SC asked to allow same-sex marriage | Inquirer News

SC asked to allow same-sex marriage

/ 03:42 PM May 26, 2015

A petition has been filed with the Supreme Court asking that it abolish the prohibition under the Family Code and allow same-sex marriages in the Philippines.

In a 31-page petition, Atty. Jesus Nicardo M. Falcis III, who identifies himself as “openly gay” urged the high court to nullify Articles 1 and 2 of the Family Code as well as Articles 46 (4) and 55 (6) of the same law.

Articles 1 and 2 limited marriages between man and woman while Articles 46(4) and 55 (6) mentions lesbianism or homosexuality as grounds for annulment and legal separation.


Falcis said he has a personal stake in the case since he is an open and identified homosexual and has sustained direct injury as a result of the prohibition against same-sex marriage.


READ: Gay marriage around the world

“Petitioner has grown up in a society where same-sex relationships are frowned upon because of the law’s normative impact. Petitioners’ ability to find and enter into long monogamous same-sex relationship is impaired because of the absence of a legal incentive for gay individuals to seek such relationship,” he added.

He also said that sexual orientation is central to one’s identity as he challenged the notion of sexuality as a choice or preference.

“While any individual can choose to have sex with any individual of the same or opposite sex, they cannot choose who they have feelings of sexual attraction with, such as butterflies in the stomach or erotic sexual arousal,” he said.

Falcis said it is high time for the high court to act on this issue “because of the millions of LGBT Filipinos all over the country who are deprived from marrying the one they want or the one they love.”

READ: Denial of same-sex unions violates right to equal protection of law—ex-UP law dean


“They are discouraged and stigmatized from pursuing same-sex relationships to begin with. Those who pursue same-sex relationships despite the stigma are deprived of the bundle of rights that flow from a legal recognition of a couple’s relationship-visitation and custody rights, property and successional rights and other privileges accorded to opposite-sex relationships,” the petitioner said.

The petitioner said the Family Code in limiting marriage between man and woman is unconstitutional because it deprives his right to liberty without substantive due process of law, the equal protection of the laws and also violated Section 3(1) Article 15 of the 1987 Constitution.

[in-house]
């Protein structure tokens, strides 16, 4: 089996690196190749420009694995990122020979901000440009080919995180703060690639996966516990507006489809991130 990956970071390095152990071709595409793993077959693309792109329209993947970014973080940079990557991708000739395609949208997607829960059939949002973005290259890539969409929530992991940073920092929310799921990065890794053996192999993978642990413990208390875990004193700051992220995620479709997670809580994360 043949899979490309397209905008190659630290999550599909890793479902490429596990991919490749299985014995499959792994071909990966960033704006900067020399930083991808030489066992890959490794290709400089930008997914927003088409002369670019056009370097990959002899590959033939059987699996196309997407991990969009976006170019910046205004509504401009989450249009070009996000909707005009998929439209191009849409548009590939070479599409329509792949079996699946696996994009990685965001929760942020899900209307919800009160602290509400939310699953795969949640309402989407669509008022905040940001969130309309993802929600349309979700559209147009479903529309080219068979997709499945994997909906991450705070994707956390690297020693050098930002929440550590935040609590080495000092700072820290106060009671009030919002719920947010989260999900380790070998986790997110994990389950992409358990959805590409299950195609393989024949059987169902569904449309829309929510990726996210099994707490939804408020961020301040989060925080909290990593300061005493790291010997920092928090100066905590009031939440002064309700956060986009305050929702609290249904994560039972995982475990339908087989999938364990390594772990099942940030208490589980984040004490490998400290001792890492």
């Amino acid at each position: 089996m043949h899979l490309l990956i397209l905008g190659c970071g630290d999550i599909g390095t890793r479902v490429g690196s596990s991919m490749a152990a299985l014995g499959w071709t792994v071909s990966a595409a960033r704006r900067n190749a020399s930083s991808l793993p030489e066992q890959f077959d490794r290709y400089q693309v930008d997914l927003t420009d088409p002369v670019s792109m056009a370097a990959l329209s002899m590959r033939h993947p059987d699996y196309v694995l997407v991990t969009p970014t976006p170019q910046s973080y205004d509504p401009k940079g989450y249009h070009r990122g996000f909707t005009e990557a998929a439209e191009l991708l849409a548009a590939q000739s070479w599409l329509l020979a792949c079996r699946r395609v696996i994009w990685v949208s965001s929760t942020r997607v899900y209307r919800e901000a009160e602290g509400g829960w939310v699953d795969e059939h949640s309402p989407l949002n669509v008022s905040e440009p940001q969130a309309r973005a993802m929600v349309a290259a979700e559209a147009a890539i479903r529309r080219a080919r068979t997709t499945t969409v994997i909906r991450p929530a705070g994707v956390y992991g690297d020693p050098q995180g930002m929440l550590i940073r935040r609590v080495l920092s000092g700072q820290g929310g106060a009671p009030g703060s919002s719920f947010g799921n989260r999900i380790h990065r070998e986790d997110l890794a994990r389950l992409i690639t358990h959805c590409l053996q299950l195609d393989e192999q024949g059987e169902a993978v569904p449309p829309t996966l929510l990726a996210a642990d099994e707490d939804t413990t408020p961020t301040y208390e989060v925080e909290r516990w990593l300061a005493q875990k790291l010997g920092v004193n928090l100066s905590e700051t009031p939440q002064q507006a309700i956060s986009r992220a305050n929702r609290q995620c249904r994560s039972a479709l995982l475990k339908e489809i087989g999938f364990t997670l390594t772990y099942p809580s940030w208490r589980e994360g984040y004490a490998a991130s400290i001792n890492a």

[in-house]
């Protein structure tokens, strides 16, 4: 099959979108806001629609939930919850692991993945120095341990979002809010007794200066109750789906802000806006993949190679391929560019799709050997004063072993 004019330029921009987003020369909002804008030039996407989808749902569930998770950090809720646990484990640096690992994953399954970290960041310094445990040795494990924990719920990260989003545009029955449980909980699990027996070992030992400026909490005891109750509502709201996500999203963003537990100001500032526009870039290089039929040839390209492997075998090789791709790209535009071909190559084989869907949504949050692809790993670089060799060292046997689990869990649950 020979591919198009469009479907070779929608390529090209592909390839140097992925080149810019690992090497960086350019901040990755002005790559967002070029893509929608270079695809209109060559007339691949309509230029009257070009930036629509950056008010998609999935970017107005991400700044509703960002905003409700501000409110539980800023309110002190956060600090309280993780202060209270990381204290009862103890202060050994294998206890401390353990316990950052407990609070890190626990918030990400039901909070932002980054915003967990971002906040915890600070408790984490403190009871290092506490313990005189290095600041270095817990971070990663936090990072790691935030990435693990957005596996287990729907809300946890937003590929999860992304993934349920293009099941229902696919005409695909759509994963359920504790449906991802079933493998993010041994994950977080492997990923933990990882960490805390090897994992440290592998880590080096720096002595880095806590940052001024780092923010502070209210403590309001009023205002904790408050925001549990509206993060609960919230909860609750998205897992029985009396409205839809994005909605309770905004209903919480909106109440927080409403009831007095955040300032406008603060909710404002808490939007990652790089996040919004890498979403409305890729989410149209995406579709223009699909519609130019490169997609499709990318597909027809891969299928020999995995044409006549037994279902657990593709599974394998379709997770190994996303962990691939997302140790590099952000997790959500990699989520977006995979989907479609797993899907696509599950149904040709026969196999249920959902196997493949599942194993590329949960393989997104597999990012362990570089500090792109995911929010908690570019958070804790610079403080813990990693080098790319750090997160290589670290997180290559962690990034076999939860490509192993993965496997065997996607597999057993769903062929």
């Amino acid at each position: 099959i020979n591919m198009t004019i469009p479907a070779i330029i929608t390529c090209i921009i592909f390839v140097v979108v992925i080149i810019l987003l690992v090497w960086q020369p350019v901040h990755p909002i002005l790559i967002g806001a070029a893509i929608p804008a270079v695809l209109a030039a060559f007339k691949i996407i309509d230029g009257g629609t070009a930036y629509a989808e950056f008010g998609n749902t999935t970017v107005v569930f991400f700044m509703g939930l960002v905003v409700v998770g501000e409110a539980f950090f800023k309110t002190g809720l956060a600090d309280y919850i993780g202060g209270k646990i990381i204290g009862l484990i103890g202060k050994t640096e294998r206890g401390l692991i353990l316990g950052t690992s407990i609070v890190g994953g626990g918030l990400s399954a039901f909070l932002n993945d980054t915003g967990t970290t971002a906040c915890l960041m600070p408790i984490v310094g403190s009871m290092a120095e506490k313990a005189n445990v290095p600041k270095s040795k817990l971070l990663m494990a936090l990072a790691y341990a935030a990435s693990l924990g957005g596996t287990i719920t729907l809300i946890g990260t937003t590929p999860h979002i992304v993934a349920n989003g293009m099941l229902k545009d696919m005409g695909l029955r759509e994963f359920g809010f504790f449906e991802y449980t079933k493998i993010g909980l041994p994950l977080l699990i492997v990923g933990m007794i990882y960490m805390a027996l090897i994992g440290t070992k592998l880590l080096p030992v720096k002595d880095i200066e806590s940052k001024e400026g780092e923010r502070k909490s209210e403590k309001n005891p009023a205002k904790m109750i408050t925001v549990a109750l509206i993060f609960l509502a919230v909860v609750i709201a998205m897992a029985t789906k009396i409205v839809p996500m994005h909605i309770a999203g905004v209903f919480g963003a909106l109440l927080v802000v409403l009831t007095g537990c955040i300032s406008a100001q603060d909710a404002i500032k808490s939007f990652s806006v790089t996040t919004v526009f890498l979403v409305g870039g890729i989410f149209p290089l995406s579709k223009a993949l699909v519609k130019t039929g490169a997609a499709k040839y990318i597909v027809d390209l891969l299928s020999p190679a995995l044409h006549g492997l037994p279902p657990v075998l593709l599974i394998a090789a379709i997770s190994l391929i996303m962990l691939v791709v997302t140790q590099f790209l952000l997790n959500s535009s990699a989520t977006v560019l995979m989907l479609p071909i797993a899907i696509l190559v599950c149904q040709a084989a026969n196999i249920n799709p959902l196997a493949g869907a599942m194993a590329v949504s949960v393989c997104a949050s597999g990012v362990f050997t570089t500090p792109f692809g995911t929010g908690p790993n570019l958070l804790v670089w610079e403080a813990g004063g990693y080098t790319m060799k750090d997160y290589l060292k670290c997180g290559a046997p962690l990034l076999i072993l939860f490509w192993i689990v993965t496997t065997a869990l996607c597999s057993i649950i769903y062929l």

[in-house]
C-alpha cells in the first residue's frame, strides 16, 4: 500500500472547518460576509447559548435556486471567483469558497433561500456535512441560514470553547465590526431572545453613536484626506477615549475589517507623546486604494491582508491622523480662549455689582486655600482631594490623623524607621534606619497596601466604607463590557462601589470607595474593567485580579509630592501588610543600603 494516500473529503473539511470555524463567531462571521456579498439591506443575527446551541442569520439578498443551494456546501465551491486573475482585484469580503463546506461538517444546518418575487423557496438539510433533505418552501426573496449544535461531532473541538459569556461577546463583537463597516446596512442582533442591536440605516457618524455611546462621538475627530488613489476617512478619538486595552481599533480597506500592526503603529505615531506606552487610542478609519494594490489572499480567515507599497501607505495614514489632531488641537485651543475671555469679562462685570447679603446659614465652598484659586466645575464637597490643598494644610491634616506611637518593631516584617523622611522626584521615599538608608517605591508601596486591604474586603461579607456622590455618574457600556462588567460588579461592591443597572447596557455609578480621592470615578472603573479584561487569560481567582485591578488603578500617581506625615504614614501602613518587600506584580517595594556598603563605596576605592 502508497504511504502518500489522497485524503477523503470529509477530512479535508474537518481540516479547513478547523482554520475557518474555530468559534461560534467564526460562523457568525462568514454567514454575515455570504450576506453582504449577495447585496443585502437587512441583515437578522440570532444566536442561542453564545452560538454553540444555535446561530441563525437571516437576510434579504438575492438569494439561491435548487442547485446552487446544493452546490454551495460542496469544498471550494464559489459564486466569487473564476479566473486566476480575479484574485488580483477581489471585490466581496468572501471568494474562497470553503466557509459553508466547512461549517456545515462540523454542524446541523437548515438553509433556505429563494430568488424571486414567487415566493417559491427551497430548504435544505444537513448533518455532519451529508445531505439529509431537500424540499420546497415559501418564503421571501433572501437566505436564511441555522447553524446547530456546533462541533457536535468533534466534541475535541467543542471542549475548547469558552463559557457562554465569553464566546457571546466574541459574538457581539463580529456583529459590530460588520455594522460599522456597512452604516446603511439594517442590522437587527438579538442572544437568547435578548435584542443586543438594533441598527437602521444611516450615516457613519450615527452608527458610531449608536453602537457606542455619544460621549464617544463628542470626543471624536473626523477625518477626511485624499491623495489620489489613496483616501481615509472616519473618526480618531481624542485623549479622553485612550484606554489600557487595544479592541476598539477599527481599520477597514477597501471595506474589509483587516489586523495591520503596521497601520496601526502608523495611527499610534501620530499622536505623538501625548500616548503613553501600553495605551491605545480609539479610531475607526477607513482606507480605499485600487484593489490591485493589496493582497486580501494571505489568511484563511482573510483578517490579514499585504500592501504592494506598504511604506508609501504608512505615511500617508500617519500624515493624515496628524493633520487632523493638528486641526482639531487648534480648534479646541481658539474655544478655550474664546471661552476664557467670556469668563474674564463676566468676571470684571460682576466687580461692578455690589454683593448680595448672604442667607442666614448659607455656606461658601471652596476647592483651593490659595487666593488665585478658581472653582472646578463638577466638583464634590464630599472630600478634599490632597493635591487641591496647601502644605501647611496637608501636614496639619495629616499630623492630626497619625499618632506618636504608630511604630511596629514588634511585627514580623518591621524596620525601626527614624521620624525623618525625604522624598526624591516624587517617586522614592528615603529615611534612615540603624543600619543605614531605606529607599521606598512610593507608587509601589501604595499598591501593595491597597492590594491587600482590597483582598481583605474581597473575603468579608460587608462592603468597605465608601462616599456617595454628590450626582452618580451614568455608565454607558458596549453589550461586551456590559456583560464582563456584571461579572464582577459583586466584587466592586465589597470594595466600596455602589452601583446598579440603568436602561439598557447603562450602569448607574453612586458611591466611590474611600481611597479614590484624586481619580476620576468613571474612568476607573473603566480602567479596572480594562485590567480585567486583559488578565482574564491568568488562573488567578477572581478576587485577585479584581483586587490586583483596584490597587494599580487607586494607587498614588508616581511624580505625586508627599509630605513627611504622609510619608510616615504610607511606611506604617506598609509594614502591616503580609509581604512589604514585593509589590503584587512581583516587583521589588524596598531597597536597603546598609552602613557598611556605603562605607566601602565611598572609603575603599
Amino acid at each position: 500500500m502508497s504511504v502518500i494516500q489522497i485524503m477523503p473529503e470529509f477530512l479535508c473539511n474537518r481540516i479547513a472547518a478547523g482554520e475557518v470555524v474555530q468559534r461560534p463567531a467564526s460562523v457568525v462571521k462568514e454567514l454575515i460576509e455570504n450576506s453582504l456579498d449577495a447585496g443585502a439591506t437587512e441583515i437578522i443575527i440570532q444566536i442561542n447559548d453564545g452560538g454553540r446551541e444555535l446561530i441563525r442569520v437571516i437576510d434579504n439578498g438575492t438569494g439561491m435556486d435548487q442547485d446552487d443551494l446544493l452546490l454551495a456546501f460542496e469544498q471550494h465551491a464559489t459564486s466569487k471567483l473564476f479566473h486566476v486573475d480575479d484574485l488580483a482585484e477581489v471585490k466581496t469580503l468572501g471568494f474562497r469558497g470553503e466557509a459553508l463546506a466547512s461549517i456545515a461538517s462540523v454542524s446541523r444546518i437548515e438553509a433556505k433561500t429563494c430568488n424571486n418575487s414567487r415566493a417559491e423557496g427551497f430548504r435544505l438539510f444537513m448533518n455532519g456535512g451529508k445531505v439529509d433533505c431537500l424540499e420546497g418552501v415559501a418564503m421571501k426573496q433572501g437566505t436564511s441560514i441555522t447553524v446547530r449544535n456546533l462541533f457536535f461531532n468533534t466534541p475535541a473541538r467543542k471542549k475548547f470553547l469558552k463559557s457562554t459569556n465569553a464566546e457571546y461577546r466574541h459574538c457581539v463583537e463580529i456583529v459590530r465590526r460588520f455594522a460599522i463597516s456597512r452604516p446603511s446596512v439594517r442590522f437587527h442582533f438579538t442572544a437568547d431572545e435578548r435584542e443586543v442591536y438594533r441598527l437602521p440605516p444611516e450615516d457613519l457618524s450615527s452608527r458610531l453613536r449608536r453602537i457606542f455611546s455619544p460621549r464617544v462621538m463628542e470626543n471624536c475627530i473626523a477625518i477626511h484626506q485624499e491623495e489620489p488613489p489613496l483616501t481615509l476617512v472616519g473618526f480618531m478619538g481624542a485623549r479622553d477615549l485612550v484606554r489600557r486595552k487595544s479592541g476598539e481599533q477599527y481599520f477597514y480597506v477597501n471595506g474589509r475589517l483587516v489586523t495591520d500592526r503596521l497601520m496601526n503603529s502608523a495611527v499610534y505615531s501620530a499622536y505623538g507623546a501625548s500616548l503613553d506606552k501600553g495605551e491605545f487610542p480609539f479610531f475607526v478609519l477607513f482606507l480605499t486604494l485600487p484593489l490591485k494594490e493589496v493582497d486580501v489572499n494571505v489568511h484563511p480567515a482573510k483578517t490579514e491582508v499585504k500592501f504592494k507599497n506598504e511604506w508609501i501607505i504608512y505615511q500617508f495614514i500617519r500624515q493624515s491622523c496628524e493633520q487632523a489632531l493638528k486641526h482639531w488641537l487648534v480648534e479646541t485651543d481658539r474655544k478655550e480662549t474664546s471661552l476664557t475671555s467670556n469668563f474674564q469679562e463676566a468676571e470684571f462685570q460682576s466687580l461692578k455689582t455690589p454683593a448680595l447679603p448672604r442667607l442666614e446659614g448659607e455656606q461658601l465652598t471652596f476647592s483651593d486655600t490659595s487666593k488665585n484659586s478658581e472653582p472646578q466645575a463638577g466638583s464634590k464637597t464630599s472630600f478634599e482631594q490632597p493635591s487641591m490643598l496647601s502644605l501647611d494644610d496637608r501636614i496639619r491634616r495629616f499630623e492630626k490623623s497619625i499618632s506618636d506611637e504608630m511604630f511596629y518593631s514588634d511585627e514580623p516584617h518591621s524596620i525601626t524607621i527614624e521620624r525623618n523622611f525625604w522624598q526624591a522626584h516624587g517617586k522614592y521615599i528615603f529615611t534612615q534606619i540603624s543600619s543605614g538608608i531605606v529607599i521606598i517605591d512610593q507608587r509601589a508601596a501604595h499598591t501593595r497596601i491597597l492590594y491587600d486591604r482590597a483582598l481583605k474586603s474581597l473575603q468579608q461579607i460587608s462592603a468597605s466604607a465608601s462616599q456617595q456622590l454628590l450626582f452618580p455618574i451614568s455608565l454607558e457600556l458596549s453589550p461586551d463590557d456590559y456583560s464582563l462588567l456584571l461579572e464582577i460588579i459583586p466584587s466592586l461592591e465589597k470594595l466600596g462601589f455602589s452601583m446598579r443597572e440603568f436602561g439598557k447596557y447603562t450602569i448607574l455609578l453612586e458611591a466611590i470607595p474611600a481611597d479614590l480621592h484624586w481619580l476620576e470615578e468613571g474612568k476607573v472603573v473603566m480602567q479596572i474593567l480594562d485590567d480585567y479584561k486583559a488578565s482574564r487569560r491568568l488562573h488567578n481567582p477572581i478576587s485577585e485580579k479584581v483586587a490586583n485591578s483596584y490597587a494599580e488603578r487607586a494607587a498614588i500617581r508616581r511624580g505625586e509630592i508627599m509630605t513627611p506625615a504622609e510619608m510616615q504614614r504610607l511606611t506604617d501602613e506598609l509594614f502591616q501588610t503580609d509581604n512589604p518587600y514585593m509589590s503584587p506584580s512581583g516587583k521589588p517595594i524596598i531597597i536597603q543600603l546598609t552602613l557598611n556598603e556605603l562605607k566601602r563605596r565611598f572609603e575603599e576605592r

He explained that the State’s interest is to protect marriage as the foundation of the family.

“The 1987 Constitution does not define marriage solely as between man and woman,” Falcis argued.

The Family Code, according to Falcis does not require married individuals to procreate or have the ability to procreate. He added that there is also no law prohibiting homosexuals to adopt a child.

“Same sex couples can formally adopt children as individuals under Philippine law or informally adopt children jointly,” he said.

Falcis argued that “heterosexuals are no better parents than homosexuals “just as homosexuals aren’t necessarily worse parents than heterosexuals.”

“Homosexuals can raise children well in the same manner that heterosexual couples can. While there is no assurance that gays will not be bad or incompetent parents, there is also no assurance that heterosexuals will not be bad or incompetent parents. This Honorable Court has itself stated that sexual preference or moral laxity alone does not prove parental neglect or incompetence,” he said, adding that “gay individuals are human beings who can love [one] another person just like straight individuals.”

He added that heterosexuals who enter marriage after committing to a long-term monogamous relationship are no different from homosexuals, who can also enter into long-term monogamous relationship as well.

“Both straight and gay couples have the same chance of breaking up or falling out of love,” he said, adding that no compelling state interests exist to limit civil marriages to opposite-sex couples.

Falcis also said that homosexuals, like heterosexuals, can also fulfill the essential marital obligations laid down by the Family Code such as the obligation to live together, observe mutual love, respect and fidelity and render mutual help and support, fix the family domicile and support the family and pay the expenses for such support and other conjugal obligations.

“Thus, petitioner submits that homosexuals and same-sex couples do not and cannot harm the institution of marriage. In fact, homosexuals and same-sex couples can serve to forward the compelling interest in protecting and strengthening the family as a basic autonomous social institution. Consequently, there is no necessity to limit marriage as between a man and a woman to protect and strengthen the family. There is actually a necessity to allow same-sex marriage,” he added.

Falcis filed the petition days before a historic referendum in Catholic-majority Ireland approved gay marriage.

READ: Ireland says ‘Yes’ to gay marriage in world first

His petition was filed a month before the scheduled Grand LGBT Mass Wedding on June 28 in Quezon City.

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Aside from Ireland, other countries that allow same-sex marriage are Argentina, Belgium, Brazil,Canada, Denmark, Iceland, France, Luxemburg, Netherlands, New Zealand, Norway, Portugal, South Africa, Spain, Sweden, United Kingdom and Uruguay while certain parts of Mexico and most states of the United States also allow same-sex couples to marry. IDL

TAGS: Family Code, Gay Couple, Gay marriage, homosexual, LGBT, Supreme Court

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